The Co$t of Winning – Effect of the Rookie Wage Scale on the NFL Draft


The summer of 2011 had a dramatic effect on the draft and the way teams approach it. The labour dispute which dominated the NFL that summer ended up with the introduction of a new Collective Bargaining Agreement. As a part of the new CBA, a rookie wage scale was introduced, setting out the maximum a rookie could earn depending on what position they were picked in the draft. It is easy to see the impact that this had on the NFL Draft just by looking at the two 1st round picks either side of the new CBA. All four players picked at number one in these years are quarterbacks, which makes for an easy comparison.

Just looking at the difference in salaries shows the financial impact of the CBA

2009 Matt Stafford – $78 Million $41 guaranteed

2010 Sam Bradford – $86 million, $50 Million Guaranteed

2011 Cam Newton – $22 Million

2012 Andrew Luck – $22 Million

With a drop in guaranteed money of over half between Sam Bradford and Cam Newton and Newton’s contract is fully guaranteed whereas Bradford can earn far more through playing incentives, the St. Louis Rams have far more invested in Bradford than Carolina does in Newton or Indianapolis does in Andrew Luck.

This has had further consequences outside of the number 1 overall pick, as teams take quarterbacks earlier than they would have due to the fact they are not financially tied to them in the same way they used to be. 2011 saw four quarterbacks taken in the first round and only Cam Newton is assured of his starting job in 2014. With Jake Locker and Christian Ponder already under pre-draft pressure with speculation that either the Titans or Vikings could possibly take a quarterback in this draft, and the 4th quarterback, Blaine Gabbert has already lost his job and been traded to the 49ers. The Cleveland Browns 2012 1st round pick, Brandon Weeden is now a backup in Dallas and New York Jets 2013 starting quarterback Geno Smith, taken in the 2nd round only last year, is now fighting for his job with free agent signing Michael Vick.

With the drop in outlay it has encouraged general managers to reach on key players, especially quarterbacks, hoping to unearth the next Tom Brady or Drew Brees knowing that they are no longer in a win or bust situation with these players and can reset and draft in a another couple of years.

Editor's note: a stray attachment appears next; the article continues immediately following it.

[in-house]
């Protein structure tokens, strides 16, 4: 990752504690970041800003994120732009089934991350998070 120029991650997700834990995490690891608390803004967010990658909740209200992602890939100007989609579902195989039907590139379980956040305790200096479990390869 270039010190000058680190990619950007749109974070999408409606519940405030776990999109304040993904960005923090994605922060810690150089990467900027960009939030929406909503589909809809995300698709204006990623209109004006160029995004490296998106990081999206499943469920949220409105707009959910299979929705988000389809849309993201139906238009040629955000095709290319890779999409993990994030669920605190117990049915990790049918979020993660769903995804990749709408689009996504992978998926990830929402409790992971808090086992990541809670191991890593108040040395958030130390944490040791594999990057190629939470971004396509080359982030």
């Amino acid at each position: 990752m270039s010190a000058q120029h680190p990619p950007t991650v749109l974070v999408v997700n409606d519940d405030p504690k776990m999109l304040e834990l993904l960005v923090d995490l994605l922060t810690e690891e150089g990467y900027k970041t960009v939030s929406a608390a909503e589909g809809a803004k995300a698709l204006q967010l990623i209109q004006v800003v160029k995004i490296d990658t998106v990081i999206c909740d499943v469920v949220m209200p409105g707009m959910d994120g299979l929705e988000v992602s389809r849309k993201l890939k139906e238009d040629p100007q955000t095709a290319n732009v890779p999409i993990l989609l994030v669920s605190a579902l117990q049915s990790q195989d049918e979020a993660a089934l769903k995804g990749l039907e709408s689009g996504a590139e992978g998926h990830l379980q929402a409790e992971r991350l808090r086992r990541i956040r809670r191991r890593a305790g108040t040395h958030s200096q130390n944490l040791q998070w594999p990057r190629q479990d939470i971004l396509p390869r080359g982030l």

In a quarterback driven league we could see as many as 4 quarterbacks taken in the 1st round on Thursday with Johnny Manziel, Blake Bortles, Teddy Bridgewater and Derek Carr all having been mentioned as potential 1st round picks, with A.J. McCarron and Zach Mettenberger predicted to go in rounds 2 or 3, teams will be looking to get the next Andrew Luck or Russell Wilson, but hanging on to the knowledge that if they end up with a Blaine Gabbert or Brandon Weeden the organization does not have to live with that player long term and can reset again in a couple of years.

As much as the financial cost is not as strong for these teams and leads general managers to possibly gamble on players they might not have done under the old CBA, the human cost for failure has not changed. Players, coaches and general managers will still be axed by ruthless owners if results do not go their way, although the financial impact of a player who does not pan out does not affect the organization in the same way it used to, owners are still not too fond of general managers who throw around picks, yet still have losing records. The new CBA may have bought front office staff a bit of breathing room, and the opportunity to correct errors, but the NFL is still a place where winning is everything and owners want that Lombardi Trophy in their trophy cabinet. If staff can’t show they are the ones to deliver it, the owners will go out and try to find someone who can.


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